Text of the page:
For the lifelong learner, Skillshare makes it possible to get universal access to high-quality learning and to learn anything they want to. They offer the possibility to watch classes, online and offline, on your own schedule, anytime and anywhere. Thus they make it possible to learn at your own pace. Furthermore, the classes are taught by an expert with experience in the field. These classes include video lessons that are relatively short with most lessons under one hour, written text. And with the project-based environment you really learn by doing and are able to share your project in the class to get feedback and collaborate with a large community (Skillshare Help, 2017). They offer their members the possibility to create projects and build a portfolio of their work. On the other hand, Skillshare makes it possible for everyone to share their knowledge in a particular field, as long as the class follows certain guidelines. The company has proven adept at acquiring experts to teach on their website (Bromwich, 2015).

Skillshare has a freemium model which allows users to access free classes, create projects and discussions within them. However, this model includes videos with advertisements. A premium model offers their users to get unlimited access to over 14,000 classes, watch them offline and ad-free (Skillshare Premium, 2017).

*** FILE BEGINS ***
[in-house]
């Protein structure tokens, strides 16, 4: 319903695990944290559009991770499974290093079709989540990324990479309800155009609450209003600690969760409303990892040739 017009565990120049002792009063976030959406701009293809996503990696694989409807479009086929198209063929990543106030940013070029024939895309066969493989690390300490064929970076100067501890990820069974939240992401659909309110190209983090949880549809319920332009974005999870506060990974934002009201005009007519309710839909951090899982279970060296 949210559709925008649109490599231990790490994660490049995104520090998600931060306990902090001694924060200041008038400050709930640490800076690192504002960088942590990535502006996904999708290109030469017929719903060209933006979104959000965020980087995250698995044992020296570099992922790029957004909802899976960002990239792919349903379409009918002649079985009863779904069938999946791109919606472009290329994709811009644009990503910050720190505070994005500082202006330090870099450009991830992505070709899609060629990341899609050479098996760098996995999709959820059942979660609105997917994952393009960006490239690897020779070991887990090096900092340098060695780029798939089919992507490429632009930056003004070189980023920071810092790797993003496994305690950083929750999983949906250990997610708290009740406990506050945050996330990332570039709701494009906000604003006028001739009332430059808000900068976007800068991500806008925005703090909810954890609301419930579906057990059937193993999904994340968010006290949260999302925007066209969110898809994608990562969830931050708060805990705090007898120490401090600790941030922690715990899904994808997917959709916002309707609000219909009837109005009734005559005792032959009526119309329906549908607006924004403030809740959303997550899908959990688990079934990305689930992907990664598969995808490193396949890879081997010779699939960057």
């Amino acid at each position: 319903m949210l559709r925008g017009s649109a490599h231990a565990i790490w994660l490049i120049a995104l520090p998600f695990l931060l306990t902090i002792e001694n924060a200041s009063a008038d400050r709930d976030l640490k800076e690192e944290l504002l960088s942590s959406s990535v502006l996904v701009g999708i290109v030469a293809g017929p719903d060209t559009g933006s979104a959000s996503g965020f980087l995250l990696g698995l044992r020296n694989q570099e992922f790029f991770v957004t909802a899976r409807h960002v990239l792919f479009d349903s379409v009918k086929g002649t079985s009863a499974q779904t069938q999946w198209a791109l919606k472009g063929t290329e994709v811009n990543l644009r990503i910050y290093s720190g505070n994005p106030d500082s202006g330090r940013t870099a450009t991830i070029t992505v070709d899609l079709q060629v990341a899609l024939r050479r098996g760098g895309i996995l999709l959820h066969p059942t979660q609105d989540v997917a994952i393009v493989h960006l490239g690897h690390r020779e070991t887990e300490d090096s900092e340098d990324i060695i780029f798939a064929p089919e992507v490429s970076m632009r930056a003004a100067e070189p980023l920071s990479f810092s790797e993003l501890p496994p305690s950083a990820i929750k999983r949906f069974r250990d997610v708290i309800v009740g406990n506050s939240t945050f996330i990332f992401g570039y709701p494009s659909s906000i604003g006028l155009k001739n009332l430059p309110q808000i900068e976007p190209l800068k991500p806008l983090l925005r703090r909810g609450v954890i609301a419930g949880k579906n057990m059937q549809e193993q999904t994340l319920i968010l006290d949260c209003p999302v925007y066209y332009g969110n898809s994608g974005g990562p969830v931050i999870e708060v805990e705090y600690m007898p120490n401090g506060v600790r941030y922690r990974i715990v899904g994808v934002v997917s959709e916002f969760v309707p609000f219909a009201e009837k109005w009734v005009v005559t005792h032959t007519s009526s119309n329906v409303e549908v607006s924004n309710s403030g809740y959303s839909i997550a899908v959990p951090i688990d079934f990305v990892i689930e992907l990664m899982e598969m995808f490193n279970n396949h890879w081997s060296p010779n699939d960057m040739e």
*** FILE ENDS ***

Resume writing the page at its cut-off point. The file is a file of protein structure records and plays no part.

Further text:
Efficiency criteria:

Skillshare is one of the leading educational platforms that offers everyone universal access to learn a new skill at an affordable price. The platform maximizes the joint profitability of both of the players involved (Carson et al., 1999). On one side, it is for individuals easy to reach a large audience and teach them a skill of their experience. They are not bounded by a physical location anymore and therefore can have a more efficient personal schedule. Additionally, they can earn a little to a lot.

On the other side, many individuals can learn and practice a new skill at an affordable price. At the same time, they can collaborate with a large community and get feedback from them, so that the wisdom of the crowd can be used.

Evaluating the institutional environment, the largest threat for Skillshare is that there are too many new teachers who don’t add value to the platform. However, because there are guidelines and requirements that should be met before a class can be created, this threat is limited.

Concluded, Skillshare is an online platform that offers universal access to high-quality learning at an affordable price.